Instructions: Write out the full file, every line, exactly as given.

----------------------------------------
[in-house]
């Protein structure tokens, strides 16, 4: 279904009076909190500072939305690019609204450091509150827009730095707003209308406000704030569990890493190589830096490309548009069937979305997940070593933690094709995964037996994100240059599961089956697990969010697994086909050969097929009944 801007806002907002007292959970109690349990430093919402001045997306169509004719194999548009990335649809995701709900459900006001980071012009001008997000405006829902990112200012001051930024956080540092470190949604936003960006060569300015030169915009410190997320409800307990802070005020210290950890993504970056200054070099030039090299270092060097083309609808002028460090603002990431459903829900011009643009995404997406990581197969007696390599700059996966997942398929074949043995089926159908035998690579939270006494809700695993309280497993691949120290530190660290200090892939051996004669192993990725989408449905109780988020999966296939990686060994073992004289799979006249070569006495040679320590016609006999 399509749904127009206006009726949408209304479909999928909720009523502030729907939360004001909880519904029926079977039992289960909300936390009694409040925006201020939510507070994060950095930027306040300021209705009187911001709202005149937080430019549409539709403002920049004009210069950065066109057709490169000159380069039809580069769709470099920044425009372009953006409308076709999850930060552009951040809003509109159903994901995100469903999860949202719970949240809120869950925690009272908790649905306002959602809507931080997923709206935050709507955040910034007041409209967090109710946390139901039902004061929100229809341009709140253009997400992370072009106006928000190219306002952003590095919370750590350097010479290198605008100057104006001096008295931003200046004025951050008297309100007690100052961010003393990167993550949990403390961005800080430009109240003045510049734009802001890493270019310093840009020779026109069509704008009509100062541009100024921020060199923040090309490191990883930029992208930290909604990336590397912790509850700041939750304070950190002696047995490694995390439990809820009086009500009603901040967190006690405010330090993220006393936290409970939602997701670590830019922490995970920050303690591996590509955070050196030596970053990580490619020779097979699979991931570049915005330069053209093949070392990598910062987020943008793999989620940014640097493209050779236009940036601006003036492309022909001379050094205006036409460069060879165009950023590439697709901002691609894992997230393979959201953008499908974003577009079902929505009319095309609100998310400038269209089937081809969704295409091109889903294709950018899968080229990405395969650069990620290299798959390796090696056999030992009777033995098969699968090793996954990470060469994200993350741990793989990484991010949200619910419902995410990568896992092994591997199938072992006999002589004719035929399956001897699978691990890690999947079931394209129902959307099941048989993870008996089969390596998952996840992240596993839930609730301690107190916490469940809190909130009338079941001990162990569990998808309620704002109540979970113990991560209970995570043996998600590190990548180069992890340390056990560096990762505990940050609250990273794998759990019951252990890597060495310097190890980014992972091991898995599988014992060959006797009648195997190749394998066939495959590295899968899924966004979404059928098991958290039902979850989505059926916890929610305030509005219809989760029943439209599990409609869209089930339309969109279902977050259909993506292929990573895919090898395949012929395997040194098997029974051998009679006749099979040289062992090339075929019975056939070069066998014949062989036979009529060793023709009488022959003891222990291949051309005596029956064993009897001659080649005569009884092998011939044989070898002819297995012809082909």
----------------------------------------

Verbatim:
[in-house]
């Protein structure tokens, strides 16, 4: 279904009076909190500072939305690019609204450091509150827009730095707003209308406000704030569990890493190589830096490309548009069937979305997940070593933690094709995964037996994100240059599961089956697990969010697994086909050969097929009944 801007806002907002007292959970109690349990430093919402001045997306169509004719194999548009990335649809995701709900459900006001980071012009001008997000405006829902990112200012001051930024956080540092470190949604936003960006060569300015030169915009410190997320409800307990802070005020210290950890993504970056200054070099030039090299270092060097083309609808002028460090603002990431459903829900011009643009995404997406990581197969007696390599700059996966997942398929074949043995089926159908035998690579939270006494809700695993309280497993691949120290530190660290200090892939051996004669192993990725989408449905109780988020999966296939990686060994073992004289799979006249070569006495040679320590016609006999 399509749904127009206006009726949408209304479909999928909720009523502030729907939360004001909880519904029926079977039992289960909300936390009694409040925006201020939510507070994060950095930027306040300021209705009187911001709202005149937080430019549409539709403002920049004009210069950065066109057709490169000159380069039809580069769709470099920044425009372009953006409308076709999850930060552009951040809003509109159903994901995100469903999860949202719970949240809120869950925690009272908790649905306002959602809507931080997923709206935050709507955040910034007041409209967090109710946390139901039902004061929100229809341009709140253009997400992370072009106006928000190219306002952003590095919370750590350097010479290198605008100057104006001096008295931003200046004025951050008297309100007690100052961010003393990167993550949990403390961005800080430009109240003045510049734009802001890493270019310093840009020779026109069509704008009509100062541009100024921020060199923040090309490191990883930029992208930290909604990336590397912790509850700041939750304070950190002696047995490694995390439990809820009086009500009603901040967190006690405010330090993220006393936290409970939602997701670590830019922490995970920050303690591996590509955070050196030596970053990580490619020779097979699979991931570049915005330069053209093949070392990598910062987020943008793999989620940014640097493209050779236009940036601006003036492309022909001379050094205006036409460069060879165009950023590439697709901002691609894992997230393979959201953008499908974003577009079902929505009319095309609100998310400038269209089937081809969704295409091109889903294709950018899968080229990405395969650069990620290299798959390796090696056999030992009777033995098969699968090793996954990470060469994200993350741990793989990484991010949200619910419902995410990568896992092994591997199938072992006999002589004719035929399956001897699978691990890690999947079931394209129902959307099941048989993870008996089969390596998952996840992240596993839930609730301690107190916490469940809190909130009338079941001990162990569990998808309620704002109540979970113990991560209970995570043996998600590190990548180069992890340390056990560096990762505990940050609250990273794998759990019951252990890597060495310097190890980014992972091991898995599988014992060959006797009648195997190749394998066939495959590295899968899924966004979404059928098991958290039902979850989505059926916890929610305030509005219809989760029943439209599990409609869209089930339309969109279902977050259909993506292929990573895919090898395949012929395997040194098997029974051998009679006749099979040289062992090339075929019975056939070069066998014949062989036979009529060793023709009488022959003891222990291949051309005596029956064993009897001659080649005569009884092998011939044989070898002819297995012809082909």